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Product Name
:
HEPSOVIR
Chemical Name
:
Adefovir
Therapeutic Category
:
Antifungal drugs & Antiviral drugs
Pharmacologic Category
:
Antiretroviral Agent, Reverse Transcriptase Inhibitor (Nucleotide)
Pharmaceutical Form
:
Tablets
Composition
:
Adefovir 10mg
Dosing
 
Dosing: Adult

Hepatitis B (chronic): Oral: 10 mg once daily

Treatment duration (AASLD practice guidelines): Adults:

Hepatitis Be antigen (HBeAg) positive chronic hepatitis: Treat ≥1 year until HBeAg seroconversion and undetectable serum HBV DNA; continue therapy for ≥6 months after HBeAg seroconversion

HBeAg negative chronic hepatitis: Treat >1 year until hepatitis B surface antigen (HBsAg) clearance

Note: Patients not achieving a <2 log decrease in serum HBV DNA after at least 6 months of therapy should either receive additional treatment or be switched to an alternative therapy (Lok, 2009).

Dosing: Pediatric

Hepatitis B (chronic): Children ≥12 years: Oral: 10 mg once daily

Dosing: Geriatric

Refer to adult dosing.


Dosing: Renal Impairment

Adult recommendations only (no dosage adjustment recommendations available for patients <18 years with renal impairment):

Cl cr ≥50 mL/minute: No dosage adjustment necessary

Cl cr 20-49 mL/minute: 10 mg every 48 hours

Cl cr 10-19 mL/minute: 10 mg every 72 hours

Use
 
Treatment of chronic hepatitis B with evidence of active viral replication (based on persistent elevation of ALT/AST or histologic evidence), including patients with lamivudine-resistant hepatitis B
Adverse Reactions
 

>10%:

Central nervous system: Headache (24% to 25%)

Gastrointestinal: Abdominal pain (15%), diarrhea (up to 13%)

Hepatic: Hepatitis exacerbation (up to 25% within 12 weeks of adefovir discontinuation)

Neuromuscular & skeletal: Weakness (up to 25%)

Renal: Hematuria (grade ≥3: 11%)

1% to 10%:

Dermatologic: Rash, pruritus

Endocrine & metabolic: Hypophosphatemia (<2 mg/dL: 1% and 3% in pre-/post-liver transplant patients, respectively)

Gastrointestinal: Flatulence (up to 8%), dyspepsia (5% to 9%), nausea, vomiting

Neuromuscular & skeletal: Back pain (up to 10%)

Renal: Serum creatinine increased (≥0.5 mg/dL: 2% to 3% in compensated liver disease; incidence may be higher in patients with decompensated cirrhosis or in liver transplant recipients), renal failure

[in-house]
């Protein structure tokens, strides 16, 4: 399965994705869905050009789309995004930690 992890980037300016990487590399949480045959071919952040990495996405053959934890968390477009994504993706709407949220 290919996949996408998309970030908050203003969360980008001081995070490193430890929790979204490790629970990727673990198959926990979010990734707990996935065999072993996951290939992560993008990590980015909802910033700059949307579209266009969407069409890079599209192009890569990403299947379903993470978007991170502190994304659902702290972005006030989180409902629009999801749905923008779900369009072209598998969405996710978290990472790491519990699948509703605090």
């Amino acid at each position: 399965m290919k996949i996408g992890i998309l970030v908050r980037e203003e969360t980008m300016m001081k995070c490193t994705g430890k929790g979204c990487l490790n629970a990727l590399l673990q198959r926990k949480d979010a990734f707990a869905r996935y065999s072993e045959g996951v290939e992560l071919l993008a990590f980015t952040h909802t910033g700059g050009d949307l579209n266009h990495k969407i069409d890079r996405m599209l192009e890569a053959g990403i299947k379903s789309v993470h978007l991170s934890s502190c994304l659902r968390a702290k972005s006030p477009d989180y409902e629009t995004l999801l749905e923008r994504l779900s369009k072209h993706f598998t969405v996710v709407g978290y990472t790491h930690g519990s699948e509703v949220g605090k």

Note: In liver transplant patients with baseline renal dysfunction, frequency of increased serum creatinine has been observed to be as high as 32% to 51% at 48 and 96 weeks post-transplantation, respectively; considering the concomitant use of other potentially nephrotoxic medications, baseline renal insufficiency, and predisposing comorbidities, the role of adefovir in these changes could not be established.

Respiratory: Cough (6% to 8%), rhinitis (up to 5%)

Postmarketing and/or case reports: Fanconi syndrome, hepatitis, myopathy, nephrotoxicity, osteomalacia, pancreatitis, proximal renal tubulopathy

Contraindications
 
Hypersensitivity to adefovir or any component of the formulation
Warnings / Precautions Drug
 

Concerns related to adverse effects:

• Lactic acidosis/hepatomegaly: [U.S Boxed Warning]: Fatal cases of lactic acidosis and severe hepatomegaly with steatosis have been reported with the use of nucleoside analogues alone or in combination with other antiretrovirals; use with caution in patients with risk factors for liver disease (risk may be increased with female gender, obesity, pregnancy or prolonged exposure) and suspend treatment in any patient who develops clinical or laboratory findings suggestive of lactic acidosis or hepatotoxicity (transaminase elevation may/may not accompany hepatomegaly and steatosis).

Disease-related concerns:

• Chronic hepatitis B: [U.S. Boxed Warning]: Severe, acute exacerbation of hepatitis B may occur upon discontinuation. Exacerbations may occur in up to 25% of patients and usually within 12 weeks and may be self-limited or resolve upon resuming treatment; risk may be increased with advanced liver disease or cirrhosis. Monitor liver function several months after stopping treatment; reinitiation of antihepatitis B therapy may be required.